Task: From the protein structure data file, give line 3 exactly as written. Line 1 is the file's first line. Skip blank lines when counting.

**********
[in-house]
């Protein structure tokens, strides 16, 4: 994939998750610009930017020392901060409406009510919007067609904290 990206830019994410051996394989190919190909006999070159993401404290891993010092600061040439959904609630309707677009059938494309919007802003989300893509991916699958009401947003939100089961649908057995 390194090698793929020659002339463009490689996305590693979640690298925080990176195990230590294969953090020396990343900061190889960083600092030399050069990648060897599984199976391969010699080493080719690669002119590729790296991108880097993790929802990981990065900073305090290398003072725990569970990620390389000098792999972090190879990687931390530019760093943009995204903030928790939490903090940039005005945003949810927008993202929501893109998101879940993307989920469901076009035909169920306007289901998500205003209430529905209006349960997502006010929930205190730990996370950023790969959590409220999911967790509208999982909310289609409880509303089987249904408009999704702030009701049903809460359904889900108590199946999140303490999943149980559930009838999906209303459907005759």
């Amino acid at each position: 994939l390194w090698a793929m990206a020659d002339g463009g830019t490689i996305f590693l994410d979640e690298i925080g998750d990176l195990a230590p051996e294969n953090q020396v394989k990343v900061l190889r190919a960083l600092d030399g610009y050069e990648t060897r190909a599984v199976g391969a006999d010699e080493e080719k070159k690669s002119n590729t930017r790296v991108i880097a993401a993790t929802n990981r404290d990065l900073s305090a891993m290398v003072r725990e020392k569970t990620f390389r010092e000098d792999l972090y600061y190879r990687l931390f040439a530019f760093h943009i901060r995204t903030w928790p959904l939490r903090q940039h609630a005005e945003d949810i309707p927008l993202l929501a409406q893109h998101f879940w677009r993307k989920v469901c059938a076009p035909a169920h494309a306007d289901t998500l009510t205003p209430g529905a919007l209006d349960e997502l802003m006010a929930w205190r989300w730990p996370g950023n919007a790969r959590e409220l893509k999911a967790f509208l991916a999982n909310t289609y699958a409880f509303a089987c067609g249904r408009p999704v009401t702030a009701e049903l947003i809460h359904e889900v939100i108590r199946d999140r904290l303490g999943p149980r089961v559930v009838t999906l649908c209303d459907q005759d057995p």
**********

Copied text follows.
């Amino acid at each position: 994939l390194w090698a793929m990206a020659d002339g463009g830019t490689i996305f590693l994410d979640e690298i925080g998750d990176l195990a230590p051996e294969n953090q020396v394989k990343v900061l190889r190919a960083l600092d030399g610009y050069e990648t060897r190909a599984v199976g391969a006999d010699e080493e080719k070159k690669s002119n590729t930017r790296v991108i880097a993401a993790t929802n990981r404290d990065l900073s305090a891993m290398v003072r725990e020392k569970t990620f390389r010092e000098d792999l972090y600061y190879r990687l931390f040439a530019f760093h943009i901060r995204t903030w928790p959904l939490r903090q940039h609630a005005e945003d949810i309707p927008l993202l929501a409406q893109h998101f879940w677009r993307k989920v469901c059938a076009p035909a169920h494309a306007d289901t998500l009510t205003p209430g529905a919007l209006d349960e997502l802003m006010a929930w205190r989300w730990p996370g950023n919007a790969r959590e409220l893509k999911a967790f509208l991916a999982n909310t289609y699958a409880f509303a089987c067609g249904r408009p999704v009401t702030a009701e049903l947003i809460h359904e889900v939100i108590r199946d999140r904290l303490g999943p149980r089961v559930v009838t999906l649908c209303d459907q005759d057995p």